Like most people, I consider myself a life-long learner. Though I wouldn’t necessarily put myself in the university environment again (I just talked myself out a Masters), I still love learning. Since becoming a freelancer, one of the ways I have been fighting against imposter syndrome is by doing a lot of learning online. One of the best things about the internet is how much access we have to an innumerable amount of information.
There are a lot of unnecessary politics around what qualifies as “real education”. However, not all learning is valuable just because there is a certificate or diploma attached to it. Much of what I’ve learned of late has been incredibly valuable and I certainly don’t need a certificate to prove it! If you’re thinking about doing some online learning but don’t know where to start, here are 6 of my favourite ways to learn online.
Alison is a free online global learning community geared towards gaining essential and certified workplace skills. According to one of their recent survey’s more than 14% of their graduates got a new job, promotion or college placement from taking one of their courses. What I love about Alison, other than the freeness, is how there are courses on-demand, so you can take them at your own pace.
Through a series of slides, you can learn lots of information about a given topic. There is a quiz at the end of every course helping you test your knowledge, but it also helps students better retain what they just learned. There are diploma programs in addition to certified courses. You can get an official copy of your diploma or certificate, for a fee. Alison is best suited for people looking to gain a background in certain subjects or through their diplomas, more targeted knowledge.
Treehouse is actually my favourite. Though similar to Alison in style, they incorporate video presentations, rather than powerpoint style slides. Their main scholastic focus is on web development, but they also include courses on podcasts, entrepreneurship, and even social media.
You can take multiple courses in a series, called tracks, like “Starting a Business” or “Web Design,” or take courses individually. There are tests after a few videos, which if you do well, points are granted. One drawback of Treehouse is that it is not free, but I think if you run your own business there is value in a paid plan, as they constantly update their library with courses. This will help you constantly stay informed in a constantly changing industry, online business.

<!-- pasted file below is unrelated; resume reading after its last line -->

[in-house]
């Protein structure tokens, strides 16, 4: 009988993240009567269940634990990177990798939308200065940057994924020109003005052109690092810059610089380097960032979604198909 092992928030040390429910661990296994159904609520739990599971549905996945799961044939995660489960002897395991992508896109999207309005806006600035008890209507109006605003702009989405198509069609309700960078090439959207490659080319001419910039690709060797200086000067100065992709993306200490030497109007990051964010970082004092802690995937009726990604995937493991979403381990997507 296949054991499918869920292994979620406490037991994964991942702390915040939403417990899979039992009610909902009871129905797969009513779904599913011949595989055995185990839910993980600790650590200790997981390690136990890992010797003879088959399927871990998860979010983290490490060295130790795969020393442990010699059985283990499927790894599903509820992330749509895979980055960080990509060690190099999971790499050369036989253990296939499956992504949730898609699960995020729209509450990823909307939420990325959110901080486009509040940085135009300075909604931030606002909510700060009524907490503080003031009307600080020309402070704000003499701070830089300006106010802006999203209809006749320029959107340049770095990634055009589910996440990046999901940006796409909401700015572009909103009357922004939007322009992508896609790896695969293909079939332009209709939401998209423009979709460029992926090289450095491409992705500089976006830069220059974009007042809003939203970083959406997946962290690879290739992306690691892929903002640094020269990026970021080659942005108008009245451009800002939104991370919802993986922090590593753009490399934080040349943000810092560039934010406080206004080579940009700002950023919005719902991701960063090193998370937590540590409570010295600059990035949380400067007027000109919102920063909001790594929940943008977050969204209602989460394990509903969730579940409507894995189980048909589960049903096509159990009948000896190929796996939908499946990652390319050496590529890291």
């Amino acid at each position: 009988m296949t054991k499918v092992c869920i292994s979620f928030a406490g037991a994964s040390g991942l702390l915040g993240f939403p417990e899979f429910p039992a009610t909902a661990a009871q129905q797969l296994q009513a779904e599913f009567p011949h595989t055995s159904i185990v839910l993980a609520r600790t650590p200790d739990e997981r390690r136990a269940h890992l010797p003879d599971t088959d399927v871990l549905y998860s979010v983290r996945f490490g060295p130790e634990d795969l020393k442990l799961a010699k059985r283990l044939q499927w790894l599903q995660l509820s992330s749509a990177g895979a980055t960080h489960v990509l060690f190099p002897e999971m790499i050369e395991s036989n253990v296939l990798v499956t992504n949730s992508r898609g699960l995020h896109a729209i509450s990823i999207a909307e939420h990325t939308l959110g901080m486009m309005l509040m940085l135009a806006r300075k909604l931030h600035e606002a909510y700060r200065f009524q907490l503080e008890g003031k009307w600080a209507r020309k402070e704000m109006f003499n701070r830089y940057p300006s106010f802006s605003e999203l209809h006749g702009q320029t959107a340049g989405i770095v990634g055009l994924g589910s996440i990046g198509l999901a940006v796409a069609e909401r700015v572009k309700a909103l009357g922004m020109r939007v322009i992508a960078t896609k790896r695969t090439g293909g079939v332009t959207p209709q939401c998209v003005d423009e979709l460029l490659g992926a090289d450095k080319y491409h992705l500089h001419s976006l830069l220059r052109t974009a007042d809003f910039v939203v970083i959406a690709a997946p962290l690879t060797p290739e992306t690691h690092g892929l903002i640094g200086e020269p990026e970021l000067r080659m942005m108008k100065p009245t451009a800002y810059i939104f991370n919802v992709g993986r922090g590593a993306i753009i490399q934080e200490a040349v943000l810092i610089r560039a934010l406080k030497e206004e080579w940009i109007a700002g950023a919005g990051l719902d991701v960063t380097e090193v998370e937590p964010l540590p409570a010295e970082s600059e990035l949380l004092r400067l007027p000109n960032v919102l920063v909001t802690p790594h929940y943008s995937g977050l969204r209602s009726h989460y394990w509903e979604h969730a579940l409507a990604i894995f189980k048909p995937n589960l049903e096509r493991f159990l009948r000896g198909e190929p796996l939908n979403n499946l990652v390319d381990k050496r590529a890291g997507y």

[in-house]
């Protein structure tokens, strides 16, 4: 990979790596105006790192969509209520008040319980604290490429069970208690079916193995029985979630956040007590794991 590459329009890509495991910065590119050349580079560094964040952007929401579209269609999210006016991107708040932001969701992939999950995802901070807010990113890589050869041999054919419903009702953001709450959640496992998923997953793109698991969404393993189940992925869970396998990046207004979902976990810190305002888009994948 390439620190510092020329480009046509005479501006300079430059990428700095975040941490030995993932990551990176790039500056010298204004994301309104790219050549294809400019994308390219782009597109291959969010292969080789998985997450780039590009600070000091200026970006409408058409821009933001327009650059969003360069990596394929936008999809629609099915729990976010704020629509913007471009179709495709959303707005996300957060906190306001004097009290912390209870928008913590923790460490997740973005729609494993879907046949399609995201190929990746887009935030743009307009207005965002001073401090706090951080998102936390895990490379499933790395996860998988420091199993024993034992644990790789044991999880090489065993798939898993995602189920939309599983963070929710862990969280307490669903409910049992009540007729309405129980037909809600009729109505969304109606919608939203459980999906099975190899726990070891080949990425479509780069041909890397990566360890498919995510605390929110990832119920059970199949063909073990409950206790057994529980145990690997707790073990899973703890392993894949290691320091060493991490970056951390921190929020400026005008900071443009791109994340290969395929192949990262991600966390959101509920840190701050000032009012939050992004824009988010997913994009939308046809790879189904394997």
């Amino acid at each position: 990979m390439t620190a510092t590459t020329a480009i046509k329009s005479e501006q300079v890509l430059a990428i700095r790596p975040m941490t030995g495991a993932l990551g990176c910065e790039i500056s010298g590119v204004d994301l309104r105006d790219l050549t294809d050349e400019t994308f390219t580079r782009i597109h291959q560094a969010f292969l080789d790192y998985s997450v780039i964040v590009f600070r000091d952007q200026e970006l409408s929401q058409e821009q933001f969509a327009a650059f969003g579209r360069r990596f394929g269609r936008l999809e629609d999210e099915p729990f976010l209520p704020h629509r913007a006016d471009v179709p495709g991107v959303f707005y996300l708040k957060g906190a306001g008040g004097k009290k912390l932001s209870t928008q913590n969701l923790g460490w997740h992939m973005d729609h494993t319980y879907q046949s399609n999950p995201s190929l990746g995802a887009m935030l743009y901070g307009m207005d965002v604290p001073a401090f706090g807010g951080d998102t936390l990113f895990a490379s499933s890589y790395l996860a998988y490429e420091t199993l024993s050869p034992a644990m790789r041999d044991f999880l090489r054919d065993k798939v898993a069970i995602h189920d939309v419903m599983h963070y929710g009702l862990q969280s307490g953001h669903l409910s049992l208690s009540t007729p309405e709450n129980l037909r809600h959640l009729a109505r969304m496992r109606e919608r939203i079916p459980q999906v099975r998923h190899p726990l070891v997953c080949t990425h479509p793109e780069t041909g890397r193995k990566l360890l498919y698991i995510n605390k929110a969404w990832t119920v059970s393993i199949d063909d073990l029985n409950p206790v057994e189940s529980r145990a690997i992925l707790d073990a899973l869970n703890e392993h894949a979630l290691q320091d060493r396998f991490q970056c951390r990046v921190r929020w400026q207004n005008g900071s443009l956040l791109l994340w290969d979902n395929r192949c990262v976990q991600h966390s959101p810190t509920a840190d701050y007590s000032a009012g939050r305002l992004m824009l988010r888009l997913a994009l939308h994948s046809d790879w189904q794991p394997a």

Though not exactly online per se because you can download them, I still count Ebooks. Usually, if I’m looking for a more in-depth look at a topic or want something to be able to refer to later, I’ll opt for an Ebook.
Many businesses, like Hubspot, will offer a free eBook on any marketing topic. The catch? You usually have to pony up your email address (though you don’t necessary have to sign up for their blog, though you should!) which is a small price to pay for one of their amazing Ebooks, or any of their resources for that matter.
Webinars are another resource for learning. What I like about them the most is they are a bit more targeted though general ones certainly exist. A lot of the time, they include some top-notch speakers who delve deeper into a topic and provide tips and tools to solve a problem related to the topic.
Though live webinars are an awesome because you get to ask the speakers your burning questions, many are on-demand. The main drawback of webinars is they almost always tend to be during the work day, so even if you freelance, that can be a valuable hour of your time. With on-demand webinars, you can tune in when you’re free, and still gain all the knowledge as if you tuned in live.
This one is a no-brainer, but I don’t think people really see it for what it is: an amazing, dynamic learning tool. Rather than list a bunch of blogs, though I follow many good ones, I think it’s better to focus on what blogs can teach you.
The greatest benefit of blogs is they’re almost always up to date. That said, beginner guides and how-to’s are timeless, and are almost always accessible through a blog's archive. My best advice is to find good blogs on the topic that most interests you, or that you’re most eager to learn about. Then, read them religiously and use the lessons, knowledge, resources and tools in your everyday life and business.
Course by Email Correspondence
Wait, what? You’re probably familiar with courses by correspondence because a TV character in your favourite show did it. Or at least, that’s how I know about it. So in a way this isn’t new. Nevertheless, a seemingly new trend seems to be emerging, and that’s learning through email.
The premise is simple. For example, I signed up for a 3 day course by The Muse. Each day the lesson varied and the “course material” was delivered right to my inbox. Most courses by email function in the same way. You sign up for a course by email. Each day you receive that day's lesson. Some email courses may include “homework” assignments and more resources. There are no tests, making it pretty low pressure. If passive learning is more your thing, I think this is an excellent option.